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non malfaisance

English translation: non-maleficence

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GLOSSARY ENTRY (DERIVED FROM QUESTION BELOW)
French term or phrase:non malfaisance
English translation:non-maleficence
Entered by: cc in nyc
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10:27 Feb 18, 2012
French to English translations [PRO]
Social Sciences - Social Science, Sociology, Ethics, etc. / outline of ethical issues
French term or phrase: non malfaisance
I have found references to the 'no harm' principle but woner if there is something neater or more appropriate here:

[L'Ethique] a pour mission essentielle d’éclairer les pratiques, les critiquer éventuellement en se fondant sur quelques principes universels, la non malfaisance, le respect de l’autonomie et de l’intérêt des personnes d’autant plus qu’elles sont vulnérables, la transparence de l’information, la justice distributive. Dans le domaine scientifique priment l’absence de manipulation des données, l’absence d’instrumentalisation des résultats au profit des seules retombées économiques, l’information claire sur les objectifs, en un mot la loyauté des chercheurs et des entreprises, vis à vis de la connaissance, ce qui est loin d’être malheureusement le cas dans un certain nombre de situations actuelles…
ormiston
Local time: 18:22
nonmaleficence
Explanation:
IMO... ;-)

non-malfaisance n. f.
Domaine(s) : - médecine
English non-maleficence
Définition : Principe d'éthique médicale selon lequel on ne doit pas nuire à autrui, que ce soit de façon délibérée ou par inadvertance.

http://www.granddictionnaire.com

On the English side, here's a medical definition from medilexicon:
nonmaleficence
1. The ethical principle of doing no harm, based on the Hippocratic maxim, primum non nocere, first do no harm.

http://www.medilexicon.com/medicaldictionary.php?t=60976

Here's a quote from the "Medical Ethics" Wiki:
The concept of non-maleficence is embodied by the phrase, "first, do no harm," or the Latin, primum non nocere.
http://en.wikipedia.org/wiki/Medical_ethics#Non-Maleficence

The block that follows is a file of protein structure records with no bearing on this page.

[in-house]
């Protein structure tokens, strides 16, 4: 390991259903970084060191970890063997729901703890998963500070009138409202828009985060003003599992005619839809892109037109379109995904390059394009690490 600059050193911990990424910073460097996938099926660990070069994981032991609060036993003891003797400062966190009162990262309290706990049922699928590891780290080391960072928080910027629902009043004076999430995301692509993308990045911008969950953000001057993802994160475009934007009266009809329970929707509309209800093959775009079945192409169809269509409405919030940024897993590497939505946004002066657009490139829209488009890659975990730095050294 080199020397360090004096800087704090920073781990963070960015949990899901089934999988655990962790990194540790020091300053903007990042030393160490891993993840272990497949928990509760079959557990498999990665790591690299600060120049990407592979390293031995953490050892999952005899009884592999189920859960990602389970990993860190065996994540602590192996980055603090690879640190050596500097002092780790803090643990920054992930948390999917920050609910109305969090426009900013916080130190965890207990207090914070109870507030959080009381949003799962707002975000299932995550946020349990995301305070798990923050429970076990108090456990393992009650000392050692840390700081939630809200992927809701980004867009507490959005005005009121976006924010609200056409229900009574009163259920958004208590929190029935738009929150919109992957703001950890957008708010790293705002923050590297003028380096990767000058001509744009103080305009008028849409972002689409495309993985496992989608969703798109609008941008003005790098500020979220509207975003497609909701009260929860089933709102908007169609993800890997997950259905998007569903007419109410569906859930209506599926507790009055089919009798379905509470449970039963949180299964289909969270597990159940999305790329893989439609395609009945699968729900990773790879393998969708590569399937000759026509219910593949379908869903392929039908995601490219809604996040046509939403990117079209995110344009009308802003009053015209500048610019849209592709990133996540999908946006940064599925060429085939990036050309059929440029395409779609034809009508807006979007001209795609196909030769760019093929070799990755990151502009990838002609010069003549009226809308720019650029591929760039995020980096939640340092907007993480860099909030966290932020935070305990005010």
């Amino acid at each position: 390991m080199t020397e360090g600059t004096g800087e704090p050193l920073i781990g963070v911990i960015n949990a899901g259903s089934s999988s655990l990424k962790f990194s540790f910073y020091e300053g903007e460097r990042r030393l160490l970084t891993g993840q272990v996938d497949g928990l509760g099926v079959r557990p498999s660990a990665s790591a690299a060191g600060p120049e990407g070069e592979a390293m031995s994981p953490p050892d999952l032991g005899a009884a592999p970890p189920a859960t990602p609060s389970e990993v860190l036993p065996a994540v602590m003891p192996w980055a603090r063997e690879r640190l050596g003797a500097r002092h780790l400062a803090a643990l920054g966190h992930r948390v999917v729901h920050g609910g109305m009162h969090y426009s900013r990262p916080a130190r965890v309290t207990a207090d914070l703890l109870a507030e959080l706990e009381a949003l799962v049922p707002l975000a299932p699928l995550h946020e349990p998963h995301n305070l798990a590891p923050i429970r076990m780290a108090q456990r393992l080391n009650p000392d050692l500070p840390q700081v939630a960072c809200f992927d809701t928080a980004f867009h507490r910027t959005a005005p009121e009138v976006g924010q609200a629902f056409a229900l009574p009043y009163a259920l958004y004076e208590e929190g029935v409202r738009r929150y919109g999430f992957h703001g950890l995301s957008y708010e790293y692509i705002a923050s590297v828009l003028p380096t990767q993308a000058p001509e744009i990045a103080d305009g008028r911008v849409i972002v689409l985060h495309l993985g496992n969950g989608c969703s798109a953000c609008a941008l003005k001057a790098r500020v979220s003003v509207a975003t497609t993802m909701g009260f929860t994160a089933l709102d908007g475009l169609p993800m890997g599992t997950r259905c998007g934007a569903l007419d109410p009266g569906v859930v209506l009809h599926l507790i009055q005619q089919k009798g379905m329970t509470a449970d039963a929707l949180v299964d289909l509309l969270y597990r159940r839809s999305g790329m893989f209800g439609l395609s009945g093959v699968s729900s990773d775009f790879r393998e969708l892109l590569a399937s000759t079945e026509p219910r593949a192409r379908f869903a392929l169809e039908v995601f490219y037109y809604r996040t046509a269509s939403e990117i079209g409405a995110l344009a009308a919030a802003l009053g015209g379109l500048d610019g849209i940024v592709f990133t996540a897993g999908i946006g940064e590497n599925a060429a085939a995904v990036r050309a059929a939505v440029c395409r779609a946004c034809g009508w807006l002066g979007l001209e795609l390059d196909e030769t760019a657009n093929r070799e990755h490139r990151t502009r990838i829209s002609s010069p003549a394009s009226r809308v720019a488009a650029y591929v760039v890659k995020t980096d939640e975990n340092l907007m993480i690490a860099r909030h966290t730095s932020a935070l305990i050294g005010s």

Also see:
Nonmaleficence, which derives from the maxim, is one of the principal precepts of medical ethics that all medical students are taught in medical school and is a fundamental principle for emergency medical services around the world.
http://en.wikipedia.org/wiki/Primum_non_nocere

From the University of California Regents:
"Beneficence vs. Nonmaleficence"
http://missinglink.ucsf.edu/lm/ethics/Content Pages/fast_fac...

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Note added at 10 hrs (2012-02-18 20:29:35 GMT)
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@ ormiston: On second thought, I agree... I would probably use "non-maleficence" [with hyphen]. ;-)

--------------------------------------------------
Note added at 11 hrs (2012-02-18 22:15:29 GMT)
--------------------------------------------------

Also for your consideration, since the context is medical ("an article written by & for doctors"):

nonmaleficence [non-mah-lef´ĭ-sens]
a principle of bioethics that asserts an obligation not to inflict harm intentionally. It is useful in dealing with difficult issues surrounding the terminally or seriously ill and injured. Some philosophers combine nonmaleficence and beneficence, considering them a single principle.

Miller-Keane Encyclopedia and Dictionary of Medicine, Nursing, and Allied Health, Seventh Edition. © 2003 by Saunders, an imprint of Elsevier, Inc. All rights reserved.
nonmaleficence
Medical ethics A central guiding principle of the ethical practice of medicine, first expressed by Hippocrates, and translated into Latin as primum non nocere, first do no harm
McGraw-Hill Concise Dictionary of Modern Medicine. © 2002 by The McGraw-Hill Companies, Inc.
http://medical-dictionary.thefreedictionary.com/nonmaleficen...

Selected response from:

cc in nyc
Local time: 12:22
Grading comment
thank you for all this. I still wonder slightly if the less flowery Hippocratic maxim 'do no harm' would be more familiar even to doctors!
4 KudoZ points were awarded for this answer

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Summary of answers provided
4 +2non-malfeasance